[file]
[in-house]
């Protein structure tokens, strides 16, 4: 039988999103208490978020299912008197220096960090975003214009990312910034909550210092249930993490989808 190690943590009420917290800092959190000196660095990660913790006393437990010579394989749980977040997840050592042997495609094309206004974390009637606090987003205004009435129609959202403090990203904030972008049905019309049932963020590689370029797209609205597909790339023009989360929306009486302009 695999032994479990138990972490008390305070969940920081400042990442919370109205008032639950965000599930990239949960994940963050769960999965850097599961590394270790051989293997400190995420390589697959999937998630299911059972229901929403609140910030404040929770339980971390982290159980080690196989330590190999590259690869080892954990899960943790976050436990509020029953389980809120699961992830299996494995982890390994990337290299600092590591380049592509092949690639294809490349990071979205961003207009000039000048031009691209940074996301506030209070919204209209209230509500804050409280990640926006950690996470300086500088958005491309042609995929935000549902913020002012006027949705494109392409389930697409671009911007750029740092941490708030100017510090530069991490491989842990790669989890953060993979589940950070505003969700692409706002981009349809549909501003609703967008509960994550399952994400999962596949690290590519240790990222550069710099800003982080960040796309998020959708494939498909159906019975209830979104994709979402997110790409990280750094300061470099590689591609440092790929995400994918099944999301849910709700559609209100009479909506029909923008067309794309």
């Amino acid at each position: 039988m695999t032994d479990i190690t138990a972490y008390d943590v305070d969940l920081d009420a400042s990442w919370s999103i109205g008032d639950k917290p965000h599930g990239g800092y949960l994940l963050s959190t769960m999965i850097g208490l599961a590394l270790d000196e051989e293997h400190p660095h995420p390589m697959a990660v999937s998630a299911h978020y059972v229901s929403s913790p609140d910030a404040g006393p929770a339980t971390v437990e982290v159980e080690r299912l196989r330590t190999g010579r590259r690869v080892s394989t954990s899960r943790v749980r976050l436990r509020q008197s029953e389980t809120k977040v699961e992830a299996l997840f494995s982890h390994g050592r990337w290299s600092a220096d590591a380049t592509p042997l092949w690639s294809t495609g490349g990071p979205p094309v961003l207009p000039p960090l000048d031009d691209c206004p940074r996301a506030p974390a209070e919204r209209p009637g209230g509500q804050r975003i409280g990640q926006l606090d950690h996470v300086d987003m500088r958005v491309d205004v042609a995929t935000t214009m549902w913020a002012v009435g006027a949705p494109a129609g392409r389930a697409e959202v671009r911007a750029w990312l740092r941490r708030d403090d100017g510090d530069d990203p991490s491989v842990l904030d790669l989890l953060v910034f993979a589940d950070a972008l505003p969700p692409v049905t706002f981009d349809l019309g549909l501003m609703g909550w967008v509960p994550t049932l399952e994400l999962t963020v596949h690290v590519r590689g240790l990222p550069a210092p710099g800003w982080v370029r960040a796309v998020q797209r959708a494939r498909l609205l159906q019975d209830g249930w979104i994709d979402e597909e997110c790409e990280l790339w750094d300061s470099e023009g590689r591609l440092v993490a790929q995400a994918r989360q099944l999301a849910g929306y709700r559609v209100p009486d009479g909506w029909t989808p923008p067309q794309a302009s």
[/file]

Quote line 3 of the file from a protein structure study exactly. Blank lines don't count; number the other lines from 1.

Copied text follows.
């Amino acid at each position: 039988m695999t032994d479990i190690t138990a972490y008390d943590v305070d969940l920081d009420a400042s990442w919370s999103i109205g008032d639950k917290p965000h599930g990239g800092y949960l994940l963050s959190t769960m999965i850097g208490l599961a590394l270790d000196e051989e293997h400190p660095h995420p390589m697959a990660v999937s998630a299911h978020y059972v229901s929403s913790p609140d910030a404040g006393p929770a339980t971390v437990e982290v159980e080690r299912l196989r330590t190999g010579r590259r690869v080892s394989t954990s899960r943790v749980r976050l436990r509020q008197s029953e389980t809120k977040v699961e992830a299996l997840f494995s982890h390994g050592r990337w290299s600092a220096d590591a380049t592509p042997l092949w690639s294809t495609g490349g990071p979205p094309v961003l207009p000039p960090l000048d031009d691209c206004p940074r996301a506030p974390a209070e919204r209209p009637g209230g509500q804050r975003i409280g990640q926006l606090d950690h996470v300086d987003m500088r958005v491309d205004v042609a995929t935000t214009m549902w913020a002012v009435g006027a949705p494109a129609g392409r389930a697409e959202v671009r911007a750029w990312l740092r941490r708030d403090d100017g510090d530069d990203p991490s491989v842990l904030d790669l989890l953060v910034f993979a589940d950070a972008l505003p969700p692409v049905t706002f981009d349809l019309g549909l501003m609703g909550w967008v509960p994550t049932l399952e994400l999962t963020v596949h690290v590519r590689g240790l990222p550069a210092p710099g800003w982080v370029r960040a796309v998020q797209r959708a494939r498909l609205l159906q019975d209830g249930w979104i994709d979402e597909e997110c790409e990280l790339w750094d300061s470099e023009g590689r591609l440092v993490a790929q995400a994918r989360q099944l999301a849910g929306y709700r559609v209100p009486d009479g909506w029909t989808p923008p067309q794309a302009s």